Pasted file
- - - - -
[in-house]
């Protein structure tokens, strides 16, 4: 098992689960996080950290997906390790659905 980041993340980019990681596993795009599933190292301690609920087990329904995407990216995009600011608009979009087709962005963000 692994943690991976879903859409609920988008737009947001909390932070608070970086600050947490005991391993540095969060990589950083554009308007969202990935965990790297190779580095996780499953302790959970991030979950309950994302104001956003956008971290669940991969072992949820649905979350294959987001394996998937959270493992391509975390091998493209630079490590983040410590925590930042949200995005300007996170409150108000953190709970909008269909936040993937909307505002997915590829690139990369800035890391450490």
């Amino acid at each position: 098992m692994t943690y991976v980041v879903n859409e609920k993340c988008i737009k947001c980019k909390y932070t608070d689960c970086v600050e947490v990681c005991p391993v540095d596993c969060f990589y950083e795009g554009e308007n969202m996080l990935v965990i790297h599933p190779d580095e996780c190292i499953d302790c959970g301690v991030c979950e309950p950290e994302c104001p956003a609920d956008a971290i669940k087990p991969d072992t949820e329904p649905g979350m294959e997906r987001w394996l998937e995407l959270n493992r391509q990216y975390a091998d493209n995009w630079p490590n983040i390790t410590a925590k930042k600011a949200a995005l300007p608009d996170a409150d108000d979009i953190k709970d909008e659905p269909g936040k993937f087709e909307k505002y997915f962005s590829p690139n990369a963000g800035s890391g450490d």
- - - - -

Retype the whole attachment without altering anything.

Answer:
[in-house]
């Protein structure tokens, strides 16, 4: 098992689960996080950290997906390790659905 980041993340980019990681596993795009599933190292301690609920087990329904995407990216995009600011608009979009087709962005963000 692994943690991976879903859409609920988008737009947001909390932070608070970086600050947490005991391993540095969060990589950083554009308007969202990935965990790297190779580095996780499953302790959970991030979950309950994302104001956003956008971290669940991969072992949820649905979350294959987001394996998937959270493992391509975390091998493209630079490590983040410590925590930042949200995005300007996170409150108000953190709970909008269909936040993937909307505002997915590829690139990369800035890391450490």
């Amino acid at each position: 098992m692994t943690y991976v980041v879903n859409e609920k993340c988008i737009k947001c980019k909390y932070t608070d689960c970086v600050e947490v990681c005991p391993v540095d596993c969060f990589y950083e795009g554009e308007n969202m996080l990935v965990i790297h599933p190779d580095e996780c190292i499953d302790c959970g301690v991030c979950e309950p950290e994302c104001p956003a609920d956008a971290i669940k087990p991969d072992t949820e329904p649905g979350m294959e997906r987001w394996l998937e995407l959270n493992r391509q990216y975390a091998d493209n995009w630079p490590n983040i390790t410590a925590k930042k600011a949200a995005l300007p608009d996170a409150d108000d979009i953190k709970d909008e659905p269909g936040k993937f087709e909307k505002y997915f962005s590829p690139n990369a963000g800035s890391g450490d």